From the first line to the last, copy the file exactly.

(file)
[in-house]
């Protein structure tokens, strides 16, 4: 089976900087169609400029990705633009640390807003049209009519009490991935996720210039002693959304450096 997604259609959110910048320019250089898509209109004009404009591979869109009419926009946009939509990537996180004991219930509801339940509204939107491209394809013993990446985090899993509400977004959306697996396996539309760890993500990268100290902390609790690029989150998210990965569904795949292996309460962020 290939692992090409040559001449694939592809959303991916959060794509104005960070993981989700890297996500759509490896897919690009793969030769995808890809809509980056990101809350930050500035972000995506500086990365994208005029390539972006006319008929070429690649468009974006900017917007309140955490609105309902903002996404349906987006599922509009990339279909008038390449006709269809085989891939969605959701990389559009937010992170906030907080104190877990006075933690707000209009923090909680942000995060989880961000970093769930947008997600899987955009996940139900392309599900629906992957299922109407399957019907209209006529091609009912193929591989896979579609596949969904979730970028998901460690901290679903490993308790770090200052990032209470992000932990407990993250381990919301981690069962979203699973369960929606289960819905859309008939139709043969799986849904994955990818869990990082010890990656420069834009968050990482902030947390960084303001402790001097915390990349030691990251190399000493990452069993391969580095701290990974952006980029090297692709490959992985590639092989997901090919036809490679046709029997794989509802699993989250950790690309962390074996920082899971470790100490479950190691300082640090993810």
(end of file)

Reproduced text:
[in-house]
């Protein structure tokens, strides 16, 4: 089976900087169609400029990705633009640390807003049209009519009490991935996720210039002693959304450096 997604259609959110910048320019250089898509209109004009404009591979869109009419926009946009939509990537996180004991219930509801339940509204939107491209394809013993990446985090899993509400977004959306697996396996539309760890993500990268100290902390609790690029989150998210990965569904795949292996309460962020 290939692992090409040559001449694939592809959303991916959060794509104005960070993981989700890297996500759509490896897919690009793969030769995808890809809509980056990101809350930050500035972000995506500086990365994208005029390539972006006319008929070429690649468009974006900017917007309140955490609105309902903002996404349906987006599922509009990339279909008038390449006709269809085989891939969605959701990389559009937010992170906030907080104190877990006075933690707000209009923090909680942000995060989880961000970093769930947008997600899987955009996940139900392309599900629906992957299922109407399957019907209209006529091609009912193929591989896979579609596949969904979730970028998901460690901290679903490993308790770090200052990032209470992000932990407990993250381990919301981690069962979203699973369960929606289960819905859309008939139709043969799986849904994955990818869990990082010890990656420069834009968050990482902030947390960084303001402790001097915390990349030691990251190399000493990452069993391969580095701290990974952006980029090297692709490959992985590639092989997901090919036809490679046709029997794989509802699993989250950790690309962390074996920082899971470790100490479950190691300082640090993810």